Political leaders from Haryana on a hunger strike in New Delhi demanding restoration of peace and no

Political leaders from Haryana on a hunger strike in New Delhi demanding restoration of peace and normalcy in the state. (Photo: Bismillah Geelani)

Continuing caste protests are raging in India’s northern state of Haryana, where more than a dozen people have died and scores of others wounded in violent clashes. 

Roads and railways have been blocked as one group, members of the Jat community, is pushing to be granted quotas in the government and education system.

Bismillah Geelani has this report.

In Rohtak district in the northern state of Haryana, thousands of vehicles are stranded on the highway.

Truck driver Satish has been waiting with his fruit-laden vehicle for the last five days to cross over to the capital, New Delhi – just 150 kilometers away.

“It’s so frustrating. We are stuck here for no reason and we have to walk 2 kilometers to get food,” he says, “We have nothing to do with all this, so why we are being made to suffer?”

The ongoing agitation from Haryana’s Jat community has brought life in the state to a grinding halt. 

Jats, predominantly farmers, are considered to be an upper caste and relatively affluent, but they are demanding a quota in educational institutions and government jobs.

To have their demands heard they have blocked roads and railway tracks and there have been violent and fatal demonstrations.

Jat leader Sanjay Yadav says the protests are set to continue.

“We have been demanding this quota for several years and every government has been using us,” he says, “We are the largest vote bank in the state and before elections every political party assures us that they will grant us our demand, but once they take our votes nobody looks back.”

Though the previous government had announced a quota for the Jat community, the Supreme Court overturned the decision saying they don’t meet the concession criteria.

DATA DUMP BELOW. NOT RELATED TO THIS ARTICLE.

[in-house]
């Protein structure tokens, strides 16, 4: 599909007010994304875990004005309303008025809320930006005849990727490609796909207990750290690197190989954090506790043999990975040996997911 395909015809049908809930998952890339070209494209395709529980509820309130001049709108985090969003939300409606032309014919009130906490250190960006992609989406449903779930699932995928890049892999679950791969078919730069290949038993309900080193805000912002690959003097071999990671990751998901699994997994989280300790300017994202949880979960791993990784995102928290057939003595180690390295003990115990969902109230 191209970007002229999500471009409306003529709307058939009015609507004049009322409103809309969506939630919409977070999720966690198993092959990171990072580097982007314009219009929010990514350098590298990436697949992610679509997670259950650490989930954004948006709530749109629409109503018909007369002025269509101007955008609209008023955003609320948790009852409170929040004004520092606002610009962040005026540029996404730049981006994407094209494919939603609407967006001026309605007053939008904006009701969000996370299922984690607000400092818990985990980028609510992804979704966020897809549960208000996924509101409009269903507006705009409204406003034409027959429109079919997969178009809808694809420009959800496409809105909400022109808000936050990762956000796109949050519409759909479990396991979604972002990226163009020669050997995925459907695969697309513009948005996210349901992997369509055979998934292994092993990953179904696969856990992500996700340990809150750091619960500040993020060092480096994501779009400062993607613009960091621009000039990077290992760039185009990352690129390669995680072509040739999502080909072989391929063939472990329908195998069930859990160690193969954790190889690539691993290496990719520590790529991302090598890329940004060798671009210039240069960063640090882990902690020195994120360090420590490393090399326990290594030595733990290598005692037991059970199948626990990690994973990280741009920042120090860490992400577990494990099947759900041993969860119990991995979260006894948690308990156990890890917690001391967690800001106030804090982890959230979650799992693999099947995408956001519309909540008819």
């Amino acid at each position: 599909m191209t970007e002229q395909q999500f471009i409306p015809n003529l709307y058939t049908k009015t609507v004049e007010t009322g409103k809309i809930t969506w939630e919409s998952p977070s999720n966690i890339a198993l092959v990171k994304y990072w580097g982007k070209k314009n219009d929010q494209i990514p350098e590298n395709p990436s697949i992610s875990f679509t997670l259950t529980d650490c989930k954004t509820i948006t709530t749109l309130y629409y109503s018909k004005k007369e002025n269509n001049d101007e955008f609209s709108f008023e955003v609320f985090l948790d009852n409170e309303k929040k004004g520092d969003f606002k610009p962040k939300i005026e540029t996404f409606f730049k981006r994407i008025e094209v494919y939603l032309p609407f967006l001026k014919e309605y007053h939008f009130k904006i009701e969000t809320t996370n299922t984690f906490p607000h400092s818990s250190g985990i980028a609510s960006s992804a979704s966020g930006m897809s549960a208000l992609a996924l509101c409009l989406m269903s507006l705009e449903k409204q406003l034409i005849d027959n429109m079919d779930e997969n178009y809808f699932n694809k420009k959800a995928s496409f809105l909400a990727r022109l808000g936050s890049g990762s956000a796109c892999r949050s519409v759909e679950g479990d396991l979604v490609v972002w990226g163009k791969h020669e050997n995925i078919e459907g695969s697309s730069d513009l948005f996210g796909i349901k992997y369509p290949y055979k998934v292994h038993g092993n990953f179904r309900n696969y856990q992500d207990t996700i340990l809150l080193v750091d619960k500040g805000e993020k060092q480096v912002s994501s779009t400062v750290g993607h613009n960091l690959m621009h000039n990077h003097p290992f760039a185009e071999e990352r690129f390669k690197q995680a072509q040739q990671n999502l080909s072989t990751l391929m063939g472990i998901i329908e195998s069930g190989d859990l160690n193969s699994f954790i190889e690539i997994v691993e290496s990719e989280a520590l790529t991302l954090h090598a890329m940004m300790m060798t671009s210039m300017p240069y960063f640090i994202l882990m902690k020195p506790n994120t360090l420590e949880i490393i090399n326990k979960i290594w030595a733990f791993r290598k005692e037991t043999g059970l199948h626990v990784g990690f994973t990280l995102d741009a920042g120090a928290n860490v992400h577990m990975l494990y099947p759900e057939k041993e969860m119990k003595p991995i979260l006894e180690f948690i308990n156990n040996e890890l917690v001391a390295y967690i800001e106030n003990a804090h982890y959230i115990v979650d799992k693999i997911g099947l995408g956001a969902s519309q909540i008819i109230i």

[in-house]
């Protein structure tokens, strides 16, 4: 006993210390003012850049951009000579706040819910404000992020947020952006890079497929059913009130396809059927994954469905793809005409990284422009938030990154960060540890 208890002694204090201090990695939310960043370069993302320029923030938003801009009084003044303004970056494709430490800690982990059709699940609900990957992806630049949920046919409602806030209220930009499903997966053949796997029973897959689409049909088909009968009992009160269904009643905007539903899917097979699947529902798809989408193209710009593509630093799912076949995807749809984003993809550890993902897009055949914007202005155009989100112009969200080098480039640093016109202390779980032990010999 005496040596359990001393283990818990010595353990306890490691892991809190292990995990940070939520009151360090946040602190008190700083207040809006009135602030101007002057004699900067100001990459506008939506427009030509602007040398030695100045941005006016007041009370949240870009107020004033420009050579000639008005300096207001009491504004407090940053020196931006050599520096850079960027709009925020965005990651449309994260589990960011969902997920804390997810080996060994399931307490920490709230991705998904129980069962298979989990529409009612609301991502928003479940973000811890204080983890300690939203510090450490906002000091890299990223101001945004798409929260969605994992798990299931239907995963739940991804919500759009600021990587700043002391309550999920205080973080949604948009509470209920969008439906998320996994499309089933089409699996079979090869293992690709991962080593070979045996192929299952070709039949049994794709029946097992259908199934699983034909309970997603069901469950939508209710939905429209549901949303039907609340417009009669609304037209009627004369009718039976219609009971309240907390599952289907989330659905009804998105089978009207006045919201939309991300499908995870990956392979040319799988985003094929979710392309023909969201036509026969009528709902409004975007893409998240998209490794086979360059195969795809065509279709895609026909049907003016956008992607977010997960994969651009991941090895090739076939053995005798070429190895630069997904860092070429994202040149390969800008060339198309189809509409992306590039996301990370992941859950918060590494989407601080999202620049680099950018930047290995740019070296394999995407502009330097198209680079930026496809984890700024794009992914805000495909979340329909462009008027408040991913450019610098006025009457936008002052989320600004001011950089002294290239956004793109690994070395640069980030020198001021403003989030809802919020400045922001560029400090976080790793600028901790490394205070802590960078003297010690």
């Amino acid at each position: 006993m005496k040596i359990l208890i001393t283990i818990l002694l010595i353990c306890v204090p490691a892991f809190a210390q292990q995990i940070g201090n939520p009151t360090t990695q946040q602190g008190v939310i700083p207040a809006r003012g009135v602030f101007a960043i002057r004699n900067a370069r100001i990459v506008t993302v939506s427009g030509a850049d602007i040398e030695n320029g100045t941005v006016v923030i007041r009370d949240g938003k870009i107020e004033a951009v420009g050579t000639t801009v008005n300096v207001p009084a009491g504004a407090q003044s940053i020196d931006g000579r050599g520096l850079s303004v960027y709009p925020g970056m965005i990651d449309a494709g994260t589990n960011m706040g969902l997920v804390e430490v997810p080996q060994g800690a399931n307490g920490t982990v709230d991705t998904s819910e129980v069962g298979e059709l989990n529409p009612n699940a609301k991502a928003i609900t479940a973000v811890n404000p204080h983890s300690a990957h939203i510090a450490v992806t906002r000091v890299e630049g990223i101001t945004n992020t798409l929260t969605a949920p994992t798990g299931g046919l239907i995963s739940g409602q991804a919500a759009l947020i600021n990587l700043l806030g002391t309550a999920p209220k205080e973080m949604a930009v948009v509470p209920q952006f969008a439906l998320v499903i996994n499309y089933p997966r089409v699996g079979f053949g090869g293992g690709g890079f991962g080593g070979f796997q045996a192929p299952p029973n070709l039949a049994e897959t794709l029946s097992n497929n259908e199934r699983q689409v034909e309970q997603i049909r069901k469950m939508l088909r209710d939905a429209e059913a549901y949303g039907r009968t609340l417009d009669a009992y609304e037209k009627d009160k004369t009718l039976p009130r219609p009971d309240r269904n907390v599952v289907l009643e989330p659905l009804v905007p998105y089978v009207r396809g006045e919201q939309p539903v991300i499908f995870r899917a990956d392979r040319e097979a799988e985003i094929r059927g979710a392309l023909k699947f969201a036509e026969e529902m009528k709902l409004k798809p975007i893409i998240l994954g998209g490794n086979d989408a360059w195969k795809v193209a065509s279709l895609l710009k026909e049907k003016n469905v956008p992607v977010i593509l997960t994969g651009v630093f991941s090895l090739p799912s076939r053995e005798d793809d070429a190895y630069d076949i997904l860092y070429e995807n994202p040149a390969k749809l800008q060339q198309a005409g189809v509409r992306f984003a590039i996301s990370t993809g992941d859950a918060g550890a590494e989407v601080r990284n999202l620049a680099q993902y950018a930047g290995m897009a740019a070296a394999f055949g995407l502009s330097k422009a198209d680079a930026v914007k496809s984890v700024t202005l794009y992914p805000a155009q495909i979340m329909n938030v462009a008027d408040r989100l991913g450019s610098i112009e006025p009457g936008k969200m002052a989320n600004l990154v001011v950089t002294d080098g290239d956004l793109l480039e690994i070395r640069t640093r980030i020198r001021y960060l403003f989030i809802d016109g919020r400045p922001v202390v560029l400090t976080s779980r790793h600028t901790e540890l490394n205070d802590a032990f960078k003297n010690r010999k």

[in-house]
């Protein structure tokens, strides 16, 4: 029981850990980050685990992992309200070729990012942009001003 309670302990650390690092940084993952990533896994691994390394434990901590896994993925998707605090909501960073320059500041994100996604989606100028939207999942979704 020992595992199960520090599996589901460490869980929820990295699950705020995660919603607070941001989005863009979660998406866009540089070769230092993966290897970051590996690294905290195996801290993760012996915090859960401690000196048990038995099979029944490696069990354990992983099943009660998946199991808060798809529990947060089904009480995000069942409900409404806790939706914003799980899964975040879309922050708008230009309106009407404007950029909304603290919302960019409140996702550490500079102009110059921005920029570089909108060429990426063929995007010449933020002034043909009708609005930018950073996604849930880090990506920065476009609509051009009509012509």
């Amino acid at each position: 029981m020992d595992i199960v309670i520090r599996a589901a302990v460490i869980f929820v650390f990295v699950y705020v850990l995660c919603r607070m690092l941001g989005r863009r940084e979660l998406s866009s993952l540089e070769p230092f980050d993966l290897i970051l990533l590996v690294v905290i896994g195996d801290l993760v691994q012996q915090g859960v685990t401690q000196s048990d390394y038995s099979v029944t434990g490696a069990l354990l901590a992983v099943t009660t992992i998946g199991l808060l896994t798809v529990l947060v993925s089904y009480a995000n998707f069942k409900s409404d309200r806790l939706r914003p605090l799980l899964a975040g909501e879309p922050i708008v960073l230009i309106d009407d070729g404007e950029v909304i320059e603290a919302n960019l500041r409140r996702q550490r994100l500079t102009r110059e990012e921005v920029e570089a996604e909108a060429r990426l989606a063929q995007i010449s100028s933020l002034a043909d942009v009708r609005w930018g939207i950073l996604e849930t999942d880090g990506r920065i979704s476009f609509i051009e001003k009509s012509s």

The court ruled that social and educational backwardness is the key reason the quota, or reservation, as it is known, is granted. And that economic standing is not enough.

Senior Supreme court lawyer Surinder Singh explains.

“There are obviously some communities that qualify to be very backward, and if you add communities which are relatively forward and they compete with each other, it’s obvious the ones who are really backward will lose out,” he says, “So I think the Supreme Court has a point in it that any community that can politically mobilize itself and wants to be called as backward class or backward caste would not automatically qualify simply because they want to make this claim.”

But it is not just the Jats who are up in arms over the quota system. Other communities in Gujarat and Andhara Pradesh have also been pushing for the same over recent months.  

Described as the race for “backwardness”, the situation has fuelled a sense of insecurity among the Dalits and tribal people – the main beneficiaries of the quotas.

Chandrabhan Prasad is a writer and Dalit activist.

“The main purpose of the reservation policy as an affirmative action was to bring into mainstream the Dalits and tribal people, who were called impure and were discriminated against. Now everyone is asking for it,” explains Prasad, “The trend is making a mockery of the whole concept of social reform the quota system was sought to bring about.”

Many see the growing demand for quotas from various communities as a result of the breakdown of India’s agricultural sector. 

Another, and perhaps the more influential factor, is what is known as “jobless economic growth”.

Satish Despandey, a professor of sociology at the University of Delhi, explains. 

“What is happening today is that the new pattern of development, or the lack of it, that has been in effect for the past 20 years has raised expectation, but has done very little to fulfill them,” he says.

“So the groups, especially the left behind sections of dominant groups are feeling the gap between their aspirations and reality very sharply and instead of expressing their frustration with the economic system, which is preventing or not bringing about growth, they are seeking the easy route of reservation,” he continues. 

The quota system was initially introduced to bridge the huge social gap between the lower and upper castes created by India’s centuries old caste hierarchy. 

Many believe it has outlived its purpose and should be abolished.

But Despandey argues the complicated problem needs to be considered more deeply. 

“We all need to look beyond reservation for [a] solution and most of all we must stop using this kind of situation where relative economic disadvantage or backwardness is one thing and extreme forms of social exclusion are another thing,” he says, “To the extreme forms of social exclusion that Dalits and tribal people suffer from, forced inclusion via reservation is the only solution.” 

While the Jat protests show no sign of dying down any time soon the government has announced plans to introduce a law providing a quota for the community.

But it’s a move many say will set a dangerous precedent.

 

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